Dean’s Excelsior Limousine, based in celebrity-heavy Los Angeles, keeps a high-end, celebrity-type clientele, serving them with a small fleet of five luxury vehicles and top-quality chauffeurs. Dean got into the industry while still in college driving stretch limos in the late 1980s. While driving, Dean learned a lot about working with celebrities, and believes it gave him the experience to properly train his chauffeurs today for the work.

Chauffeurs need to remember to politely decline offers from celebrities that might cross a professional boundary. He recalls one such instance when he was chauffeuring a high-profile client to another A-list celebrity’s residence. When Dean entered the mansion, the celebrity homeowner quickly invited Dean to sit down for dinner. “He says he makes the best spaghetti in the world and that I just have to sit down and join them,” Dean says. “Well, my client was in the other room at the time, and I can just imagine how mortified she may have been had she come back to find her chauffeur in the middle of eating. It just isn’t professional.”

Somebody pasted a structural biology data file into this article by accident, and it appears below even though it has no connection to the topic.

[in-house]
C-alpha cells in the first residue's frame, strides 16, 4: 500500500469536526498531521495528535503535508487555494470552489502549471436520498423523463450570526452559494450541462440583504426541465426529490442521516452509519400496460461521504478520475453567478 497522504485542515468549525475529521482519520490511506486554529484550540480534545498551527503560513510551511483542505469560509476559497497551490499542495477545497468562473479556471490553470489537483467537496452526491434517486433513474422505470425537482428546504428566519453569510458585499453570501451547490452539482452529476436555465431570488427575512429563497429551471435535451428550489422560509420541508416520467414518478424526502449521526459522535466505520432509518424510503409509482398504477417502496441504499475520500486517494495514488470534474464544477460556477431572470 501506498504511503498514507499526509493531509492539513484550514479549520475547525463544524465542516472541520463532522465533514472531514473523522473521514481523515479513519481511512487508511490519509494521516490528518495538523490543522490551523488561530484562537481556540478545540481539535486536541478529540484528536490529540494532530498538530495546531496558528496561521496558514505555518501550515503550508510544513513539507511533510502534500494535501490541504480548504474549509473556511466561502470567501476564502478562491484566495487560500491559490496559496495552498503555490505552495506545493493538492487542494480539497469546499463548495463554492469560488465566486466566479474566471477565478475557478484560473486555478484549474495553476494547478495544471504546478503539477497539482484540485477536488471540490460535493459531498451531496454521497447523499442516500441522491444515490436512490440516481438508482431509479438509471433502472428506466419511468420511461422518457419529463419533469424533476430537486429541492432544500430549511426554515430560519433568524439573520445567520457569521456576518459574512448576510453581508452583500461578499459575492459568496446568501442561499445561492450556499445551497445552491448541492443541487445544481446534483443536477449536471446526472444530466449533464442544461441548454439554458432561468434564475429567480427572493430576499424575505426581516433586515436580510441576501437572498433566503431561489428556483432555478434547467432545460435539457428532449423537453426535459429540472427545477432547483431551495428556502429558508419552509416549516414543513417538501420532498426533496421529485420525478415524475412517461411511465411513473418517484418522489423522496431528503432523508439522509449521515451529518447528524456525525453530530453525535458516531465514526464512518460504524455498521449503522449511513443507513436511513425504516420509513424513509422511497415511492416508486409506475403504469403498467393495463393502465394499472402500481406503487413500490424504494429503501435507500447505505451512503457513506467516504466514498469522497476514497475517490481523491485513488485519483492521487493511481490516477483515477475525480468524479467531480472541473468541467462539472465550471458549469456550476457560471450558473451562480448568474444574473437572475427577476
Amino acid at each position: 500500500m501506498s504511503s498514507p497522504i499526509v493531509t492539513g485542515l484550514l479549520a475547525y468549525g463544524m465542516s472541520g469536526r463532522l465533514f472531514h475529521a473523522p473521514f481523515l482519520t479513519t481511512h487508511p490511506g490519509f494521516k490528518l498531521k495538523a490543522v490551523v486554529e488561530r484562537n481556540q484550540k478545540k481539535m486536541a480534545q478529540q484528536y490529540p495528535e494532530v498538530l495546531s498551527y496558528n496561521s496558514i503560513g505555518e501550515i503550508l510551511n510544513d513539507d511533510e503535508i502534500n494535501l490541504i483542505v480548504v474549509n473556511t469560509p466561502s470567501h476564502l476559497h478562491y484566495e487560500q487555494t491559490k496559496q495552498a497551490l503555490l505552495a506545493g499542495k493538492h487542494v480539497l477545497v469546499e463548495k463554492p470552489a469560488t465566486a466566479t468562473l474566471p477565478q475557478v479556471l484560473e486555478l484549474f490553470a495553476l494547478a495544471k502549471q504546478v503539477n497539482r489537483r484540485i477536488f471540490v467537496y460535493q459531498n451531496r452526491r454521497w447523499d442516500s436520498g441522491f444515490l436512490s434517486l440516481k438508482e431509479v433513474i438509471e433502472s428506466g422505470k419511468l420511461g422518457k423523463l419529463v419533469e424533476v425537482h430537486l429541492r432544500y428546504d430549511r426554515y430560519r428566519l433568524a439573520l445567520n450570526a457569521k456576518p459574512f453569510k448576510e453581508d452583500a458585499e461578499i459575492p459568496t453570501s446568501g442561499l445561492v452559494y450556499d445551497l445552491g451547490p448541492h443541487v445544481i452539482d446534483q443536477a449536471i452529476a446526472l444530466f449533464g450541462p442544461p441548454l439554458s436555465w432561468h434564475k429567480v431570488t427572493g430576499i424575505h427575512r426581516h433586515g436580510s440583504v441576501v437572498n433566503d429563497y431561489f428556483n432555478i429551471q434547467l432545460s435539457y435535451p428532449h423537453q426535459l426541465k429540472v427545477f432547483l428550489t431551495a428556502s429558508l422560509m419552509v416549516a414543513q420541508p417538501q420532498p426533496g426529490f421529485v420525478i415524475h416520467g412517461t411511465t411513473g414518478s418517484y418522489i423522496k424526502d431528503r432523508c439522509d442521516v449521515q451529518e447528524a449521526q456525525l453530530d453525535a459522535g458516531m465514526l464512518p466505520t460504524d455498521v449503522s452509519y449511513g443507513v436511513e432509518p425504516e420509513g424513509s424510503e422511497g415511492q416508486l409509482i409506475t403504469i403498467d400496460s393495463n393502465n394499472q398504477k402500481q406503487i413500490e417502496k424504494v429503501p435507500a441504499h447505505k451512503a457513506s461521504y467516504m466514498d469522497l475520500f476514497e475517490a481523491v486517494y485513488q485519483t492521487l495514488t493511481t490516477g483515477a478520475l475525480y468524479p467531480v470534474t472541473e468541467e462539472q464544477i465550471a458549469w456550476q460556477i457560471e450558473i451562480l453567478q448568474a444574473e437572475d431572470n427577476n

That doesn’t mean chauffeurs can’t pick up on little details and cues during a trip, Dean says. For example, he once overheard a client express an affinity for Diet Coke during a ride, so during the downtime, he purchased the chilled beverages to put in the back. “When the client came back she was thrilled, and little things like that can showcase your level of professionalism.”

Pitbull and Maria Priestly of Empress Elite Limousine.
Pitbull and Maria Priestly of Empress Elite Limousine.
The Celeb-Selfie Appeal:
If you’re going to ask, be professional, polite and quick.

Maria Priestly, owner of Empress Elite Limo in Kennesaw, Ga., says picture-taking is not something she endorses for chauffeurs, but that for smaller operators in smaller markets, there can be instances when a celeb client who is not a frequent patron can be accommodating for a photo. On one occasion Priestly was driving a client who just happened to be her favorite rapper, and she felt comfortable enough to ask for a quick photo after the ride. “I’m comfortable with all my chauffeurs. I let them know if they’ll be driving a VIP celebrity to remember things like do not speak unless spoken to, and that our primary focus at all times is to make sure the client is happy and never feels uncomfortable during the service,” she says.